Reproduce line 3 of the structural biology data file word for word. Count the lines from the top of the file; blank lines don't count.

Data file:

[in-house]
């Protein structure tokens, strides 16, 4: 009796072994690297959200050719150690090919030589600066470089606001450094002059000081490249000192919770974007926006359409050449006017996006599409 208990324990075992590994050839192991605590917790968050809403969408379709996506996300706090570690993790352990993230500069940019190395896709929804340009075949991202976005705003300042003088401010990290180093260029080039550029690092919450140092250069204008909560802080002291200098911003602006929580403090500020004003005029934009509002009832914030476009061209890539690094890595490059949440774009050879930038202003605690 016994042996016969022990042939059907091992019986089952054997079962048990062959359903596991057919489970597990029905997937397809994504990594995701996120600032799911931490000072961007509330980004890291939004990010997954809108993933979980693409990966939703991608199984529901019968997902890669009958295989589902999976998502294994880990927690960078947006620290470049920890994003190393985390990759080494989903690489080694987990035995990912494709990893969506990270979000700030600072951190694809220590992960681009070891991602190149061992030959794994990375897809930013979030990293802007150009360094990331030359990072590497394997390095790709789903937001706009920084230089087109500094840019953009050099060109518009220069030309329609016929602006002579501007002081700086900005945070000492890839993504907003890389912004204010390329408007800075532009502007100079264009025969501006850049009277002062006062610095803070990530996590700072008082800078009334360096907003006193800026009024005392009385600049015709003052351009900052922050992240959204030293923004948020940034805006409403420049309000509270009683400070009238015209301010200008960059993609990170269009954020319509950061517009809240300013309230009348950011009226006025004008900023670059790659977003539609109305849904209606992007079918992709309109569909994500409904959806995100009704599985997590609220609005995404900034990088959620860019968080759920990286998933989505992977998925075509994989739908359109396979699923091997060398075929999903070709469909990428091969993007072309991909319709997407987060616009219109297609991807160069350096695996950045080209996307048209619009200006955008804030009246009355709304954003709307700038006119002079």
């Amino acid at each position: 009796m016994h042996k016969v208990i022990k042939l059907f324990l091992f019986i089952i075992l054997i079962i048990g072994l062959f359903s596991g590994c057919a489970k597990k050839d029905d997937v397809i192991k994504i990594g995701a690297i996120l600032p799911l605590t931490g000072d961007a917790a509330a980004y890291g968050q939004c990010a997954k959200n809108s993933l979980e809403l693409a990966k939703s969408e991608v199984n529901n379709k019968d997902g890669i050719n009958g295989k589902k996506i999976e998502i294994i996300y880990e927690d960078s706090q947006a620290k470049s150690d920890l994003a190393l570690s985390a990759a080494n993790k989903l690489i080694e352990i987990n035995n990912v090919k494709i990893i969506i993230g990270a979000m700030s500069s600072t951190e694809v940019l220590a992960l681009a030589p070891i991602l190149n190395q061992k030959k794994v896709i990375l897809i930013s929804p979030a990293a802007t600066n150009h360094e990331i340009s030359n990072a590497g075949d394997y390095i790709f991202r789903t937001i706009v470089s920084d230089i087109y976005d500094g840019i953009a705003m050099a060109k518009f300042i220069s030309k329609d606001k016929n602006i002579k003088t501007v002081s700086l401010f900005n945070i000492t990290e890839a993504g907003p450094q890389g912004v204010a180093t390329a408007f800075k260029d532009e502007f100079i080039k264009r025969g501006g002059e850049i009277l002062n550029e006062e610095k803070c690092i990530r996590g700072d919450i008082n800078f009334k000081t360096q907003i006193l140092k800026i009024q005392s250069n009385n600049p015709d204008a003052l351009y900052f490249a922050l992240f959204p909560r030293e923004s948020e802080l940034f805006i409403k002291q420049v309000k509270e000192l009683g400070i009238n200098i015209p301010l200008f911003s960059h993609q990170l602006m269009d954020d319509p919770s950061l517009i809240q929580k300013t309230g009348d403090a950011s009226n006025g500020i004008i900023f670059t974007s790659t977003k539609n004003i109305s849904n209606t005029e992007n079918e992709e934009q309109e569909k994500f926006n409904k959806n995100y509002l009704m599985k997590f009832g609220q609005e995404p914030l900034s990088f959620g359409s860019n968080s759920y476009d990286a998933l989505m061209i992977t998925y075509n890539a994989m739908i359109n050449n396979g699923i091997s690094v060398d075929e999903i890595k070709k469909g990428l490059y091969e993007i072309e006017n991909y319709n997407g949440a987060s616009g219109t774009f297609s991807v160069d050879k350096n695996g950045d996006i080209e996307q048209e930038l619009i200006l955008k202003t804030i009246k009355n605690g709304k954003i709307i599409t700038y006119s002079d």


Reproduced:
């Amino acid at each position: 009796m016994h042996k016969v208990i022990k042939l059907f324990l091992f019986i089952i075992l054997i079962i048990g072994l062959f359903s596991g590994c057919a489970k597990k050839d029905d997937v397809i192991k994504i990594g995701a690297i996120l600032p799911l605590t931490g000072d961007a917790a509330a980004y890291g968050q939004c990010a997954k959200n809108s993933l979980e809403l693409a990966k939703s969408e991608v199984n529901n379709k019968d997902g890669i050719n009958g295989k589902k996506i999976e998502i294994i996300y880990e927690d960078s706090q947006a620290k470049s150690d920890l994003a190393l570690s985390a990759a080494n993790k989903l690489i080694e352990i987990n035995n990912v090919k494709i990893i969506i993230g990270a979000m700030s500069s600072t951190e694809v940019l220590a992960l681009a030589p070891i991602l190149n190395q061992k030959k794994v896709i990375l897809i930013s929804p979030a990293a802007t600066n150009h360094e990331i340009s030359n990072a590497g075949d394997y390095i790709f991202r789903t937001i706009v470089s920084d230089i087109y976005d500094g840019i953009a705003m050099a060109k518009f300042i220069s030309k329609d606001k016929n602006i002579k003088t501007v002081s700086l401010f900005n945070i000492t990290e890839a993504g907003p450094q890389g912004v204010a180093t390329a408007f800075k260029d532009e502007f100079i080039k264009r025969g501006g002059e850049i009277l002062n550029e006062e610095k803070c690092i990530r996590g700072d919450i008082n800078f009334k000081t360096q907003i006193l140092k800026i009024q005392s250069n009385n600049p015709d204008a003052l351009y900052f490249a922050l992240f959204p909560r030293e923004s948020e802080l940034f805006i409403k002291q420049v309000k509270e000192l009683g400070i009238n200098i015209p301010l200008f911003s960059h993609q990170l602006m269009d954020d319509p919770s950061l517009i809240q929580k300013t309230g009348d403090a950011s009226n006025g500020i004008i900023f670059t974007s790659t977003k539609n004003i109305s849904n209606t005029e992007n079918e992709e934009q309109e569909k994500f926006n409904k959806n995100y509002l009704m599985k997590f009832g609220q609005e995404p914030l900034s990088f959620g359409s860019n968080s759920y476009d990286a998933l989505m061209i992977t998925y075509n890539a994989m739908i359109n050449n396979g699923i091997s690094v060398d075929e999903i890595k070709k469909g990428l490059y091969e993007i072309e006017n991909y319709n997407g949440a987060s616009g219109t774009f297609s991807v160069d050879k350096n695996g950045d996006i080209e996307q048209e930038l619009i200006l955008k202003t804030i009246k009355n605690g709304k954003i709307i599409t700038y006119s002079d």